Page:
Bin Mai Northwestern State University
Anshuman Singh, Andrew Walenstein and Arun Lakhotia University of Louisiana at Lafayette
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Malware authors are continuously probing an anti-virus system (AVS) for its vulnerabilities and developing new stealth mechanisms to take advantage of those vulnerabilities. We present a game-theoretic framework to model the strength of an AVS against such evolving offences. Game theory provides the right structure for such an analysis because it can account for both the accuracy of individual components of an AVS and also the cost of developing stealth mechanisms that take advantage of the AVS's weaknesses. The framework presented enables analytic evaluation of an AVS, and thus paves the way for the design of an optimal AVS.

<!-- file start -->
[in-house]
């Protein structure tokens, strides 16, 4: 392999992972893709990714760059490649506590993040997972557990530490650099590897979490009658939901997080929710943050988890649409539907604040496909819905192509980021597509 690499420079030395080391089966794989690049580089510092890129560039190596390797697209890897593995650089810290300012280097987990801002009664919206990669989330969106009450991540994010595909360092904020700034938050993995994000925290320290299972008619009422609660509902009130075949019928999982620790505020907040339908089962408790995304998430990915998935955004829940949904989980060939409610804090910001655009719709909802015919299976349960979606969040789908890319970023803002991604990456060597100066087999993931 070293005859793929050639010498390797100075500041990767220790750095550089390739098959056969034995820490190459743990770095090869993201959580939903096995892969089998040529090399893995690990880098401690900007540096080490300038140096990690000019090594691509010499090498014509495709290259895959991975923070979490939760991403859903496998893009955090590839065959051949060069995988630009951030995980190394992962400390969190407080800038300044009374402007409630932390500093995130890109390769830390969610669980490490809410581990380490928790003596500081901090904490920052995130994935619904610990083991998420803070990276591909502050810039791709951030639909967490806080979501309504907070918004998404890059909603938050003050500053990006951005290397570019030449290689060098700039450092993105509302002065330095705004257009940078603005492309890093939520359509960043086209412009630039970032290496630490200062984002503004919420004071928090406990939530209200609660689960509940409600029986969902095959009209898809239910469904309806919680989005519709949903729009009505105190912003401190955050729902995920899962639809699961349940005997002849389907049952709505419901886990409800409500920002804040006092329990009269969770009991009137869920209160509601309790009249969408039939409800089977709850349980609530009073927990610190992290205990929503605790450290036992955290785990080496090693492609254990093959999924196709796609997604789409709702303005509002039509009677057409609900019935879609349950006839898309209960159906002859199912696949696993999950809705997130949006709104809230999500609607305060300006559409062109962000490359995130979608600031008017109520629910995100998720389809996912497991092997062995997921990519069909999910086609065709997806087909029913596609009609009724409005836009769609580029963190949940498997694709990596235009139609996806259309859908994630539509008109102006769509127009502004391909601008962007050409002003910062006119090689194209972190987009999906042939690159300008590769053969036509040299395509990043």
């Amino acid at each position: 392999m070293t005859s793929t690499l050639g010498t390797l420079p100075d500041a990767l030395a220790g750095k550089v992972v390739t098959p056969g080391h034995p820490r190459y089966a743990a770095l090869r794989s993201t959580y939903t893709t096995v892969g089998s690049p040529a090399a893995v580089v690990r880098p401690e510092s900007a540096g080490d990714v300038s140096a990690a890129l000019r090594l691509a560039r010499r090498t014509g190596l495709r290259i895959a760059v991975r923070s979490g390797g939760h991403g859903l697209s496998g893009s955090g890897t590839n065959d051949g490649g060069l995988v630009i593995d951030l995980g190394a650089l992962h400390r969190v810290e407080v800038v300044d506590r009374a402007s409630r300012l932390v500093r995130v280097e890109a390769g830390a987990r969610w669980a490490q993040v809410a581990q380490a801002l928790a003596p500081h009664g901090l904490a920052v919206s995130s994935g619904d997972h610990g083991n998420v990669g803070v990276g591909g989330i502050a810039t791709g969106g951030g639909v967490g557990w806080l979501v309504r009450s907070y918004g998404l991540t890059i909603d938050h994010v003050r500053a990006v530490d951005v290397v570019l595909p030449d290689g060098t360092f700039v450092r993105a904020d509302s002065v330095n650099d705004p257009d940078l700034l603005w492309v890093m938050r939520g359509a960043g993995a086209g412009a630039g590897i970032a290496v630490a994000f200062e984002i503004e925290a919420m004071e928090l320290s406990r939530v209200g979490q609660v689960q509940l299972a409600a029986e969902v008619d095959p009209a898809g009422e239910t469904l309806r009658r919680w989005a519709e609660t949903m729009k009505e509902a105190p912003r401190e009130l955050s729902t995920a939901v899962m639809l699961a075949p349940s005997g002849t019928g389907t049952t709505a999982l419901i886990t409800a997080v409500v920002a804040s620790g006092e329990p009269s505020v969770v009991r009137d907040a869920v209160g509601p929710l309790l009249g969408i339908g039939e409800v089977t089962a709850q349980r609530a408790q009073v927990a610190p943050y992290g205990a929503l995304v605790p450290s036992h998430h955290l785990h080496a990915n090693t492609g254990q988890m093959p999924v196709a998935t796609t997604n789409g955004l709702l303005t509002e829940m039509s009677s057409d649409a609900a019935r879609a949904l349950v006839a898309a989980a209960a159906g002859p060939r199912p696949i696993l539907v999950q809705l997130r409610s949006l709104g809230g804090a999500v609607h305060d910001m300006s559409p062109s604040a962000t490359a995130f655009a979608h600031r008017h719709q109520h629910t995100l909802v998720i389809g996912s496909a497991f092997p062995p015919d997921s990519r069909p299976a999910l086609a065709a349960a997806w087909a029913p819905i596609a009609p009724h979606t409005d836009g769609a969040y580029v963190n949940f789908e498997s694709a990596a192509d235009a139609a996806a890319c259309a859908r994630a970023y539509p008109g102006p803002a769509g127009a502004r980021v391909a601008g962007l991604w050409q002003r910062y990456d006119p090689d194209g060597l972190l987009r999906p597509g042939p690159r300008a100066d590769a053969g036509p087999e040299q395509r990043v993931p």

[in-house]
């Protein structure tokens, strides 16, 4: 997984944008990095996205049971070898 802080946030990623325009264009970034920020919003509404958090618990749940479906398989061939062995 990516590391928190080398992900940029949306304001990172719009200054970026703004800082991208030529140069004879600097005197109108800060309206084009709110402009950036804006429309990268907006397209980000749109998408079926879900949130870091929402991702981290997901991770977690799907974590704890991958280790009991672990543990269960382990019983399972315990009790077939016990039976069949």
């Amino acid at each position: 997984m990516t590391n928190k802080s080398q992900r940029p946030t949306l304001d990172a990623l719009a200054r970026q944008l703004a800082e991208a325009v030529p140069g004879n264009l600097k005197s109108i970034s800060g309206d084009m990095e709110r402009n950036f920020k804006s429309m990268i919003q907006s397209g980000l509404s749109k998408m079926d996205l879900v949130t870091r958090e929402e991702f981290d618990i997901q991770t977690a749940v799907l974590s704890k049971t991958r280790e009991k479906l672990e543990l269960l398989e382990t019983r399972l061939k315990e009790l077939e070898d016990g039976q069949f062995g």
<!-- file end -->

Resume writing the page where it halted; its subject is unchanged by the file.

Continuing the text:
The framework treats an AVS as a composition of special-case detectors (SCDs) such as MD5 checkers, X-ray scanners, heuristic behaviour-matching dynamic code emulators, etc. The composition is by means of selector logic that determines which SCDs are invoked on a given sample. By attaching costs and pay-offs for the attacker and defender, game-theoretic analysis can be performed. Using this framework we show that the compositions are beneficial only when the cost of developing stealth techniques is above certain model thresholds. We also show that, surprisingly, when stealth design is easy and selector accuracy is high, the difference in detection rates of the SCDs should be low for optimal performance of the AVS.